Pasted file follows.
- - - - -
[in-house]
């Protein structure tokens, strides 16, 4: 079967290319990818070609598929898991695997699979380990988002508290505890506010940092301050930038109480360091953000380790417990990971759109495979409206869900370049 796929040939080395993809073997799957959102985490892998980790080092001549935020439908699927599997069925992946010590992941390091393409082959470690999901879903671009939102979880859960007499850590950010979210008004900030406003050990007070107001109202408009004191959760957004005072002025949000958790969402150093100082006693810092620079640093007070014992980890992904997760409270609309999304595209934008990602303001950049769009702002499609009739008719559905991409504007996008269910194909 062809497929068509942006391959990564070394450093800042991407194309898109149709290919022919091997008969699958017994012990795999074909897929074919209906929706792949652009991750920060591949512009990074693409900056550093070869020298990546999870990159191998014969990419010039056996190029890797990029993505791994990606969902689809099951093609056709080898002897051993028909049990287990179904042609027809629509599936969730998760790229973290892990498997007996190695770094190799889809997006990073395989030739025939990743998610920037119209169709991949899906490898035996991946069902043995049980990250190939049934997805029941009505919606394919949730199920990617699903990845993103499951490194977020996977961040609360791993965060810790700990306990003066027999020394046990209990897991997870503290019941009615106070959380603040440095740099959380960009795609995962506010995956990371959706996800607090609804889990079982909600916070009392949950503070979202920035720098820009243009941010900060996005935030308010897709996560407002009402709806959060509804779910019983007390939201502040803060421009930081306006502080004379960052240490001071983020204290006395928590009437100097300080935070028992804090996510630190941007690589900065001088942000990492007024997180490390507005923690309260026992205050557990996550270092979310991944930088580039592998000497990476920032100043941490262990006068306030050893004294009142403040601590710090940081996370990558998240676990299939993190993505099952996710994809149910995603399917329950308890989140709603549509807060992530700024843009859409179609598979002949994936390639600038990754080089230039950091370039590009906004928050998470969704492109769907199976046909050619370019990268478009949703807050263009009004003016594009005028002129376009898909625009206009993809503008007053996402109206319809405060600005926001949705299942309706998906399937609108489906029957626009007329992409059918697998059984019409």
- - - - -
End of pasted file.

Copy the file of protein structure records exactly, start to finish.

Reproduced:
[in-house]
């Protein structure tokens, strides 16, 4: 079967290319990818070609598929898991695997699979380990988002508290505890506010940092301050930038109480360091953000380790417990990971759109495979409206869900370049 796929040939080395993809073997799957959102985490892998980790080092001549935020439908699927599997069925992946010590992941390091393409082959470690999901879903671009939102979880859960007499850590950010979210008004900030406003050990007070107001109202408009004191959760957004005072002025949000958790969402150093100082006693810092620079640093007070014992980890992904997760409270609309999304595209934008990602303001950049769009702002499609009739008719559905991409504007996008269910194909 062809497929068509942006391959990564070394450093800042991407194309898109149709290919022919091997008969699958017994012990795999074909897929074919209906929706792949652009991750920060591949512009990074693409900056550093070869020298990546999870990159191998014969990419010039056996190029890797990029993505791994990606969902689809099951093609056709080898002897051993028909049990287990179904042609027809629509599936969730998760790229973290892990498997007996190695770094190799889809997006990073395989030739025939990743998610920037119209169709991949899906490898035996991946069902043995049980990250190939049934997805029941009505919606394919949730199920990617699903990845993103499951490194977020996977961040609360791993965060810790700990306990003066027999020394046990209990897991997870503290019941009615106070959380603040440095740099959380960009795609995962506010995956990371959706996800607090609804889990079982909600916070009392949950503070979202920035720098820009243009941010900060996005935030308010897709996560407002009402709806959060509804779910019983007390939201502040803060421009930081306006502080004379960052240490001071983020204290006395928590009437100097300080935070028992804090996510630190941007690589900065001088942000990492007024997180490390507005923690309260026992205050557990996550270092979310991944930088580039592998000497990476920032100043941490262990006068306030050893004294009142403040601590710090940081996370990558998240676990299939993190993505099952996710994809149910995603399917329950308890989140709603549509807060992530700024843009859409179609598979002949994936390639600038990754080089230039950091370039590009906004928050998470969704492109769907199976046909050619370019990268478009949703807050263009009004003016594009005028002129376009898909625009206009993809503008007053996402109206319809405060600005926001949705299942309706998906399937609108489906029957626009007329992409059918697998059984019409």